Here's how the Times described the judge's ruling:
Justice Lobis, who voided the panel’s decision, said the new law “created a public process with meaningful community involvement regarding the chancellor’s proposals.” The entire mayoral control law, she wrote, “must be enforced, not merely the portion extending mayoral control of the schools.”
Following the law - what a concept! Certainly not a concept Mayor Moneybags is used to, of course, as I will get to in a minute, but it surely is nice to see a court enforce it on a billionaire politician/bully and his corporate minion every once in a while.
The Times says the city argued that yes, they knew they might have not followed the letter of the law, but these schools are "failing" and therefore for the good of the kids and the city they must be closed, law be damned.
The judge did not agree, though the city says they will appeal and we'll have to see where this goes from here.
But even as Bloomberg and Klein were being beaten in the UFT and the NAACP lawsuit against school closures, Klein was going ahead to circumvent the ruling, as noted in this comment thread at Gotham Schools by Leonie Haimson:
Klein appears about to defy the court order by sending out the acceptance letters with none of the closing schools on them, as though the decision never happened; not only should this be barred, but the court ought to throw him in jail for contempt of court.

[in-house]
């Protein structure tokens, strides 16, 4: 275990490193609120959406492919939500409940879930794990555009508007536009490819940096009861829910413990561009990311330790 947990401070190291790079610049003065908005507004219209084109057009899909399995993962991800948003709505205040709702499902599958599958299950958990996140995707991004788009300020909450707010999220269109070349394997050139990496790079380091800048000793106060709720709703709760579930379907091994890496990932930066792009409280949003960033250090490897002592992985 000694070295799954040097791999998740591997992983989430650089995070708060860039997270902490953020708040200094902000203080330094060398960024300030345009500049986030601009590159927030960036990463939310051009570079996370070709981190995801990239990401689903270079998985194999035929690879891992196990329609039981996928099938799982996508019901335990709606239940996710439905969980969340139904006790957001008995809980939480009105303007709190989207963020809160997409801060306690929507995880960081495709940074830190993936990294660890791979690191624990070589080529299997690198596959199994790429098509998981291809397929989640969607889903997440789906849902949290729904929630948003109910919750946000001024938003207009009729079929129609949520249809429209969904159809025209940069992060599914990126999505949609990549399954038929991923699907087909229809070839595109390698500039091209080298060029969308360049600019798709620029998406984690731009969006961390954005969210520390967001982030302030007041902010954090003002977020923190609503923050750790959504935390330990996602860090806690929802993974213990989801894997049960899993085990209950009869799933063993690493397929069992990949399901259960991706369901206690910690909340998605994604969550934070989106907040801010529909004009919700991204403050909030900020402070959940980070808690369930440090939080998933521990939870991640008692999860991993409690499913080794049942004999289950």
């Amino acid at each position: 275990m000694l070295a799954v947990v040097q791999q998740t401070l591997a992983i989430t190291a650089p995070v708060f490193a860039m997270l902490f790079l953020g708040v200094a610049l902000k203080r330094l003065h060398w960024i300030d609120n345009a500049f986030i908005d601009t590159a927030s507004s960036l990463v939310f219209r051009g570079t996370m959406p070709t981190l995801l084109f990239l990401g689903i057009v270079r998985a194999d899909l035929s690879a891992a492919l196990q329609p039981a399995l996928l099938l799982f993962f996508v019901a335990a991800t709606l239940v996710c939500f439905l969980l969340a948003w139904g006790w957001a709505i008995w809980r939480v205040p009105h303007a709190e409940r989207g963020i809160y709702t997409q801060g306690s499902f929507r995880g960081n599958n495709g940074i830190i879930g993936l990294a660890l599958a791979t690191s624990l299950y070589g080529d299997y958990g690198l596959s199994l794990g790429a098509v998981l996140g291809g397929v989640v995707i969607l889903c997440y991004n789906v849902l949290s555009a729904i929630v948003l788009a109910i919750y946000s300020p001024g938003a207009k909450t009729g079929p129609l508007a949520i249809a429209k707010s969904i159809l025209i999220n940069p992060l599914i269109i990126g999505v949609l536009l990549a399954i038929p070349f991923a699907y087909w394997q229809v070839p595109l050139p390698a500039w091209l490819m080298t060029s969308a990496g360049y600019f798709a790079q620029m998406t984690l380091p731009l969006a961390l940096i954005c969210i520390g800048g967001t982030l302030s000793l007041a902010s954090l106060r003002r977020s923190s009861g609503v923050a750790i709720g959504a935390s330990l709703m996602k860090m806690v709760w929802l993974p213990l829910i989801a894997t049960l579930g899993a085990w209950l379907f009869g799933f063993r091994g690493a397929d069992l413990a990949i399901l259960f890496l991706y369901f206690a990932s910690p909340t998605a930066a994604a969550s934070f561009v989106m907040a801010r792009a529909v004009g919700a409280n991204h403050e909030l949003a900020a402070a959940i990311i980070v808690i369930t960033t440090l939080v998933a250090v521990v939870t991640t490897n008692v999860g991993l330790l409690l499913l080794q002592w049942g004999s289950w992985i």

So even if the city loses an appeal of this decision (or fails to appeal) and these 19 schools remain open, they will die next year because the Klein and the DOE will have made sure no new students apply.
This is of course the m.o. of Bloomberg and Klein - to break the law - both letter and spirit - and not give a shit about the consequences. I think Leonie is right - Klein ought to be tossed in jail for contempt for violating the court order by sending out acceptance letters without the 19 schools that had been slated for enclosure being included.
As for Bloomberg, he's got lawsuit troubles all around. Even as he and Klein were losing the school closures lawsuit, three more women joined a discrimination lawsuit against Bloomberg LP, bringing the total number of women in the lawsuit to 79.
Moneybags himself has been named as a defendant in the case and will have to testify about the "culture of discrimination" he and other top management at Bloomberg LP created against women.
That culture of discrimination includes firing female employees seeking maternity leave with management making comments like "I'm not having any pregnant bitches working for me" or Bloomberg himself telling a top saleswoman who alerted him to her pregnancy that she should "Kill it!" if she wanted to continue working at Bloomberg LP.
This culture of discrimination and misogyny at Bloomberg LP is not new, of course. Nor is Bloomberg's own contempt for the law.
Bloomberg and his company had been hit with numerous discrimination complaints even before Moneybags bought his first mayoral term.